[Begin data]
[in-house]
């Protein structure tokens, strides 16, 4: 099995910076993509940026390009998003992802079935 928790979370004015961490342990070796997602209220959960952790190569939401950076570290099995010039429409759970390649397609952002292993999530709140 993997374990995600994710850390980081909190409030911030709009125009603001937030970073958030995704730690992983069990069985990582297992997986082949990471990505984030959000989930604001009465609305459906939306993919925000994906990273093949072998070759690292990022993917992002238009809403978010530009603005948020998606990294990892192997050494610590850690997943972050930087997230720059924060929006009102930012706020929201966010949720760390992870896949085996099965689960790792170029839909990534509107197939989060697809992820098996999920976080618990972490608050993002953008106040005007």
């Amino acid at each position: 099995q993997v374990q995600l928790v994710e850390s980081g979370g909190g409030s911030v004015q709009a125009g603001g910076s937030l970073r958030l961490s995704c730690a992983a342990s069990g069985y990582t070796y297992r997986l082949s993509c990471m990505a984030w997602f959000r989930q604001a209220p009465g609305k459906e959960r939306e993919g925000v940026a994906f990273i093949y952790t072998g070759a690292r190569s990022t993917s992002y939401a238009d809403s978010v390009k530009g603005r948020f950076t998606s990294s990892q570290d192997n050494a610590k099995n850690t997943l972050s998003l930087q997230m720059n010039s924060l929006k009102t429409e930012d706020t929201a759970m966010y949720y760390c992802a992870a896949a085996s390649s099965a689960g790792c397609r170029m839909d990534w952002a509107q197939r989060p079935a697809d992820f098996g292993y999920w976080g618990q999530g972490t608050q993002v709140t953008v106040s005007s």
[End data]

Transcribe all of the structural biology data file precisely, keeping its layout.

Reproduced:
[in-house]
């Protein structure tokens, strides 16, 4: 099995910076993509940026390009998003992802079935 928790979370004015961490342990070796997602209220959960952790190569939401950076570290099995010039429409759970390649397609952002292993999530709140 993997374990995600994710850390980081909190409030911030709009125009603001937030970073958030995704730690992983069990069985990582297992997986082949990471990505984030959000989930604001009465609305459906939306993919925000994906990273093949072998070759690292990022993917992002238009809403978010530009603005948020998606990294990892192997050494610590850690997943972050930087997230720059924060929006009102930012706020929201966010949720760390992870896949085996099965689960790792170029839909990534509107197939989060697809992820098996999920976080618990972490608050993002953008106040005007």
């Amino acid at each position: 099995q993997v374990q995600l928790v994710e850390s980081g979370g909190g409030s911030v004015q709009a125009g603001g910076s937030l970073r958030l961490s995704c730690a992983a342990s069990g069985y990582t070796y297992r997986l082949s993509c990471m990505a984030w997602f959000r989930q604001a209220p009465g609305k459906e959960r939306e993919g925000v940026a994906f990273i093949y952790t072998g070759a690292r190569s990022t993917s992002y939401a238009d809403s978010v390009k530009g603005r948020f950076t998606s990294s990892q570290d192997n050494a610590k099995n850690t997943l972050s998003l930087q997230m720059n010039s924060l929006k009102t429409e930012d706020t929201a759970m966010y949720y760390c992802a992870a896949a085996s390649s099965a689960g790792c397609r170029m839909d990534w952002a509107q197939r989060p079935a697809d992820f098996g292993y999920w976080g618990q999530g972490t608050q993002v709140t953008v106040s005007s």